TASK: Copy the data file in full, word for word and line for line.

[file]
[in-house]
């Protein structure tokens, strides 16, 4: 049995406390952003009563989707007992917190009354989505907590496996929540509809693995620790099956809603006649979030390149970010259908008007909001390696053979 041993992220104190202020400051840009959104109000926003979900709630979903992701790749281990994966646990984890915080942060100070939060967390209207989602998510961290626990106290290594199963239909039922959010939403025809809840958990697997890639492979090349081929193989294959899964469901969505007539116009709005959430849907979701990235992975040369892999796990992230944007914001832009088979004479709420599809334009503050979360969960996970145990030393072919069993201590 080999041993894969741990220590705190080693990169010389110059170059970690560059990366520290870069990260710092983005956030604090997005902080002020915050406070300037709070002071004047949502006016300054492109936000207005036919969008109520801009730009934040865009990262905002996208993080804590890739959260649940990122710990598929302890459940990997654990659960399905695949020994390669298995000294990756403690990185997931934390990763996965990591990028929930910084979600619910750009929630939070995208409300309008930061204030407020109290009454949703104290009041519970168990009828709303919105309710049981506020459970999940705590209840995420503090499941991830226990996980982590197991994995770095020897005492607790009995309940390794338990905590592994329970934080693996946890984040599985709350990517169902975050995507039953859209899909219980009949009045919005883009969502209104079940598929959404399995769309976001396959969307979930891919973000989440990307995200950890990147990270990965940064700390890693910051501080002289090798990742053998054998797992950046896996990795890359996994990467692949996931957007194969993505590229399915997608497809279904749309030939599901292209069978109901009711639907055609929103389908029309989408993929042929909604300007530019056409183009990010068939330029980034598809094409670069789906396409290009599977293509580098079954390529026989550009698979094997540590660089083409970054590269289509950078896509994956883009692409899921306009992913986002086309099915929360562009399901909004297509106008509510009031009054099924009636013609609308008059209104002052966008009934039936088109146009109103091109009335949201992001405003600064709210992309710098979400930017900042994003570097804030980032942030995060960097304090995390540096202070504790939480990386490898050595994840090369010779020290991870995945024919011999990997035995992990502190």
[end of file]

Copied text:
[in-house]
């Protein structure tokens, strides 16, 4: 049995406390952003009563989707007992917190009354989505907590496996929540509809693995620790099956809603006649979030390149970010259908008007909001390696053979 041993992220104190202020400051840009959104109000926003979900709630979903992701790749281990994966646990984890915080942060100070939060967390209207989602998510961290626990106290290594199963239909039922959010939403025809809840958990697997890639492979090349081929193989294959899964469901969505007539116009709005959430849907979701990235992975040369892999796990992230944007914001832009088979004479709420599809334009503050979360969960996970145990030393072919069993201590 080999041993894969741990220590705190080693990169010389110059170059970690560059990366520290870069990260710092983005956030604090997005902080002020915050406070300037709070002071004047949502006016300054492109936000207005036919969008109520801009730009934040865009990262905002996208993080804590890739959260649940990122710990598929302890459940990997654990659960399905695949020994390669298995000294990756403690990185997931934390990763996965990591990028929930910084979600619910750009929630939070995208409300309008930061204030407020109290009454949703104290009041519970168990009828709303919105309710049981506020459970999940705590209840995420503090499941991830226990996980982590197991994995770095020897005492607790009995309940390794338990905590592994329970934080693996946890984040599985709350990517169902975050995507039953859209899909219980009949009045919005883009969502209104079940598929959404399995769309976001396959969307979930891919973000989440990307995200950890990147990270990965940064700390890693910051501080002289090798990742053998054998797992950046896996990795890359996994990467692949996931957007194969993505590229399915997608497809279904749309030939599901292209069978109901009711639907055609929103389908029309989408993929042929909604300007530019056409183009990010068939330029980034598809094409670069789906396409290009599977293509580098079954390529026989550009698979094997540590660089083409970054590269289509950078896509994956883009692409899921306009992913986002086309099915929360562009399901909004297509106008509510009031009054099924009636013609609308008059209104002052966008009934039936088109146009109103091109009335949201992001405003600064709210992309710098979400930017900042994003570097804030980032942030995060960097304090995390540096202070504790939480990386490898050595994840090369010779020290991870995945024919011999990997035995992990502190």